How to Play Short Deck Poker | Short Deck Rules
Short Deck Poker, also known as 6+, is one of the newest variants in the mainstream, but it has not taken long to establish itself as a player favorite. The game was said to have been founded in 2014, and it was made popular stateside by players like Tom Dwan a few years later. It got its moment when the WSOP introduced the first Short Deck bracelet in 2019.
Short Deck, as its name might have hinted at, uses a smaller deck than standard Texas Hold’em. In a game of Short Deck Poker, the card uses just 36 cards instead of the standard 52. As its other name, 6+ poker, might suggest, the deck removes all cards from the deck with a value below 6. This brings about all kinds of changes to the game in terms of strategy, speed of play, and just about every factor you can think of. As a newer form of poker, it is also ideal for less experienced players.
The popularity of Short Deck Poker in recent years has changed the game. There is a feeling among some that Texas Hold’em is an old dance to which everyone knows the moves. There are a lot of tried and tested methods, and there is not a lot of room for innovation. Step forward, Short Deck. A lot of players are still feeling out the game, and there is a constant move toward new strategies and different approaches. The excitement around this is palpable as more and more players try turning their hands and are drawn to its fast pace and winning potential.
While veteran players will always have an advantage, the game has made playing poker fun for newer and less-experienced players. Removing half of the cards from the deck increases the likelihood that a player will start with a more playable hand. This increases engagement for players and keeps poker much more enjoyable. For many people, Texas Hold’em has begun to feel like an exclusive game, with better players being able to shut out less-experienced ones quickly, causing them to fold and ultimately lose interest in playing.
This Short Deck Poker guide will look at how the game is played and break down some key differences. We will also look at some of the most popular game strategies and hand rankings.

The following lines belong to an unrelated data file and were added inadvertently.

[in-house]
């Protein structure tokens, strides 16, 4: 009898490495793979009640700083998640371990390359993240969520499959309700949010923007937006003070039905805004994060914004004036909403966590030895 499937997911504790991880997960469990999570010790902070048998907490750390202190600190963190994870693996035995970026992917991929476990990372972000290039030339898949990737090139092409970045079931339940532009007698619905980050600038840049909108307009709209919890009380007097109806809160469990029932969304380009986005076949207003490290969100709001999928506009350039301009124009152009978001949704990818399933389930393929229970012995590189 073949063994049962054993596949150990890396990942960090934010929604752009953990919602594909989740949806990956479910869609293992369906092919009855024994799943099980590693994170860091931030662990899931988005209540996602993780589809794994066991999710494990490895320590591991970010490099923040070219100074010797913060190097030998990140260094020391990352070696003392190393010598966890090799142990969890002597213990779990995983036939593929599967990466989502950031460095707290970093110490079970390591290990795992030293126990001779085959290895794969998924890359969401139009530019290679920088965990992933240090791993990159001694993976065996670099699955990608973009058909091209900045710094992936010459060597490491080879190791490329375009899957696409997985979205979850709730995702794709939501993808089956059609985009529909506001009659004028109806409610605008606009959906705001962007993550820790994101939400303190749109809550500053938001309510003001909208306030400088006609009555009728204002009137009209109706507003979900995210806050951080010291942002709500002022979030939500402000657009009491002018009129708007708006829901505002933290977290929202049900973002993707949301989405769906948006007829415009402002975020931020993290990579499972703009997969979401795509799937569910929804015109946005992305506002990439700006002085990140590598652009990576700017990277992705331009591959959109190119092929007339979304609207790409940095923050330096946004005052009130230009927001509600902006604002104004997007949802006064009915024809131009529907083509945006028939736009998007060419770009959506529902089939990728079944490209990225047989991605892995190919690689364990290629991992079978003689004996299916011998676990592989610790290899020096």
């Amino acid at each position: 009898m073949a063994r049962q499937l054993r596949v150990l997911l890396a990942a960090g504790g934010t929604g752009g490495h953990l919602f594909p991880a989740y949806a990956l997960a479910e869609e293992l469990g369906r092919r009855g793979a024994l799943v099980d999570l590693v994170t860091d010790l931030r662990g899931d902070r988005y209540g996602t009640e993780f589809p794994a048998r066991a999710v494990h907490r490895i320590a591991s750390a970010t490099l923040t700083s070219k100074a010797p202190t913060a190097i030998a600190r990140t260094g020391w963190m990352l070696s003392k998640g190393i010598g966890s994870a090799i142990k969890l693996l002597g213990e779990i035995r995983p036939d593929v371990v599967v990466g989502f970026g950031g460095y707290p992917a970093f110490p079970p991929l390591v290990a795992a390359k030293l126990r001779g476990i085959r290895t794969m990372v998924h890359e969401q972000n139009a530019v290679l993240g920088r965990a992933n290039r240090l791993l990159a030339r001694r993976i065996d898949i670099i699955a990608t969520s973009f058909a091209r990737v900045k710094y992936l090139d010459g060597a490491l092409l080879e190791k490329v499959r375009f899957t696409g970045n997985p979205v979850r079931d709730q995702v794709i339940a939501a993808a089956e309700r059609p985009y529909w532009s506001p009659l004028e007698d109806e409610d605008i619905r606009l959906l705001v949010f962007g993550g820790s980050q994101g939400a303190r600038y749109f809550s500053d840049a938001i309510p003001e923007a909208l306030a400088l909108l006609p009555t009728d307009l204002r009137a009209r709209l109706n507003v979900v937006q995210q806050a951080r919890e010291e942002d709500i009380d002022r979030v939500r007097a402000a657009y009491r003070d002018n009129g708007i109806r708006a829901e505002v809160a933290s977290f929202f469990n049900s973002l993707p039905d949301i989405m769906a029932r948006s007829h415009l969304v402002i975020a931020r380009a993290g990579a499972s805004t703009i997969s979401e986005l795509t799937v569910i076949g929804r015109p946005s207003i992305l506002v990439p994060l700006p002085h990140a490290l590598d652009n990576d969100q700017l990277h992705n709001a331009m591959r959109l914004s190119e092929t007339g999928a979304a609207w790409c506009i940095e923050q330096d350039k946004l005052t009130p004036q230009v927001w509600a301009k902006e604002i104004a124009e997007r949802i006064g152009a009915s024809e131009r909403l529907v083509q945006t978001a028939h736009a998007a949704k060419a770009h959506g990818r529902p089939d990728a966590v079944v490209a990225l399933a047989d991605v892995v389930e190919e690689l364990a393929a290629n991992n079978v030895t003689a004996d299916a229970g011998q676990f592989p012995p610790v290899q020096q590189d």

The betting rounds for Short Deck Poker remain largely the same as they do for Texas Hold’em. While most of the readers on this site are likely to be well acquainted with these stages, we’re still going to break them down for anyone who might be new to the game.
One key difference you may spot in the pre-flop stage in Short Deck Poker is that no blinds are posted. Instead of blinds, all players must post an ante bet. The dealer then needs to place an additional ante bet. While this is establishing itself as the norm, it is still not concrete, and some games may start with a small and big blind still. As with Hold ’em, the player in the position to the dealer’s left, also known as the one under the gun, must then make the first move. As always, there are three actions that a player can make in the preflop:
- Fold: The player folds their hand and does not put any additional money into the pot.
- Call: This is when the player matches the amount of cash the previous player placed. If the previous player placed nothing, then they match the ante.
- Raise: This one does as it says on the tin. Players will raise the stake in the game. The minimum raise in Short Deck is double the ante bet.
It is also in the pre-flop where the differences between standard Hold’Em and Short Deck become apparent. Thanks to the reduction of 52 cards to 36, the probabilities relating to starting hands change significantly in Short Deck. Regular players of Hold’Em will know that there are 169 non-distinct starting hands available in the game. This is reduced by around 48% in Short Deck, with the game offering 81 starting hand combinations.
The flop is when the party gets started. In this round, three communal cards are dealt face-up on the table. This then commences the next round of betting. As with the pre-flop, the player under the gun is the first to make their move. The minimum pre-flop bet they can make is the same as the ante. Players are given the same three options they had in the previous round to fold, call, or raise.
When the flop betting round is finished, the dealer will deal with the fourth community card. Again, the betting rules are the same as the ones for the previous rounds, with players having the same betting options.
The river is where things can get interesting in Short Deck Poker. Instead of the traditional dealing of a fifth community card, in some variations of Short Deck, players are dealt a third hole-card instead. Players can now use two of their three hole cards and three of the four community cards to build a hand. This bares more resemblance to Omaha Poker.
However, this is not always the case, and the game can still stick to the traditional format.
Now we’re at the business end of the game. If two or more players are left after the river, then we are at the Showdown. Players will now reveal their hands to determine who has the best five-card combination.
Typically, the player who made the last aggressive mood in the river will båe the one to reveal their hand. Failing that, the player on the dealer’s left will be the first to reveal. But, of course, if you’re defeated following the reveal of someone else’s hand, then you can just fold without revealing yours.
There are ten hand-rankings for players to get acquainted with in Short Deck Poker. While they are the same hands as in Texas Hold’em, there are some key differences which we are going to explore, with examples, in the next section.